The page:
them. laws in the u.s. don't apply to a hacking group in germany, for example. >> talk about the bigger issue. cyber security in general, because as you know leon panetta said earlier this year the next pearl harbor might be through cyber warfare. >> yeah. >> is this something that at this point people recognize? is the problem getting worse or better? >> the potential for a major strike, this pearl harbor idea he's put out there, that is not hyperbole. this could be the most efficient ay for those who want to strike our government and society or any other because it doesn't require the physical manifestations of previous terrorism where you have to go disrupt infrastructure take over aircraft do physical destruction. you can stay in your own country, reach out for almost no cost, and deploy software that can bring down utilities, hospitals. worst of all, it could squirrel financial markets. i don't think anything is a higher risk than the ability of going after financial markets and subtly causing problems not turning out the lights on the nyse but jus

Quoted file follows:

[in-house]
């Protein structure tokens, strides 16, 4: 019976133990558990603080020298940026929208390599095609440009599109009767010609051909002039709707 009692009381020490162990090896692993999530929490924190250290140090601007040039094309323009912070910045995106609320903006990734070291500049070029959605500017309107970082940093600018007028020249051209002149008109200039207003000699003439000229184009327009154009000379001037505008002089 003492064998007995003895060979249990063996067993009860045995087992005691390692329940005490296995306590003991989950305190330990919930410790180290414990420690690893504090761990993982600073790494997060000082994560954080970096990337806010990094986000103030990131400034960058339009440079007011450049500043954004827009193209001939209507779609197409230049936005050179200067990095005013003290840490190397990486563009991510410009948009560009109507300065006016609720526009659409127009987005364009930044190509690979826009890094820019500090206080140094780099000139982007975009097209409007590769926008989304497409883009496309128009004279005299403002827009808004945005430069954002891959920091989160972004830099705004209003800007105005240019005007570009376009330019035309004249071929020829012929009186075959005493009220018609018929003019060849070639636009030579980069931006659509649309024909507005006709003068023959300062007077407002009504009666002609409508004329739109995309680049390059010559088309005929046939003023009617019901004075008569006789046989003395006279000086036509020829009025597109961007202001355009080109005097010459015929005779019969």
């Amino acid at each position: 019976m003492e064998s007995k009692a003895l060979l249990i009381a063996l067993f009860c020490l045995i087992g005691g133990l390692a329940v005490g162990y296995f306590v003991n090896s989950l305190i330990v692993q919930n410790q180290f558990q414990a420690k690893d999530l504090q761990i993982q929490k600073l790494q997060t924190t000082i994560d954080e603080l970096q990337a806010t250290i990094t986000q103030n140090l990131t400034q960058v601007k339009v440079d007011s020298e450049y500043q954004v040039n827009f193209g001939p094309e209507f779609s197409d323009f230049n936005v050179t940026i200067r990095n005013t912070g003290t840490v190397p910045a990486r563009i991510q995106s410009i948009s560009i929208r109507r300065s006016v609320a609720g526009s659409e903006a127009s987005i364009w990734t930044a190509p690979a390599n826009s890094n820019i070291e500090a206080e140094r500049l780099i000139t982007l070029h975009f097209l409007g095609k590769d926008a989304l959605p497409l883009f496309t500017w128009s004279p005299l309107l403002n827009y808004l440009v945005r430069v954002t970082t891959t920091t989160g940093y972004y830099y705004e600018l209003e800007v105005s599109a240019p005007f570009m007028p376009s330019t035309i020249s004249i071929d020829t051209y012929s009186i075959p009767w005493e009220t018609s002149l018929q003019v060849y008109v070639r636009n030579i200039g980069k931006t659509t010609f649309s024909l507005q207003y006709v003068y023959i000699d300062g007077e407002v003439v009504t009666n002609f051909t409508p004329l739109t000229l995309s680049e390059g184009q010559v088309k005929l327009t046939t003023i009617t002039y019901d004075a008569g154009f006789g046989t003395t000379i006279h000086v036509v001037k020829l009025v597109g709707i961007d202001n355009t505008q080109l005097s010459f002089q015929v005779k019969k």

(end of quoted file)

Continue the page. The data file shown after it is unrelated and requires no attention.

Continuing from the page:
campaign to run germany for a third time. the election is in the third quarter of next year. she actually warned against premature optimism over the crisis saying the worst is not over and we must be cautious going forward. now to a certain extent she would say that, would she not? otherwise we're not out of the woods. keep me in charge. but that was the message that came out of germany today. elsewhere as we kind of wait for things to happen, it's interesting the bond markets continue to rally. we were talking about this yesterday that greece has priced the debt buyback where it has. it will be more generous and next week they're likely to get their money from the rest of the european union. taking some of those concerns back out of the market so, again, today the spanish bond market rallying and, therefore, the yield forming. still above 5% but falling. it's also true of italy. there the yields are down. take a look at where we are on the ten year, 4.4% and those bonds rise in value, you see the italian banks, for example, rising in value. the stock market, it's obvious the value of the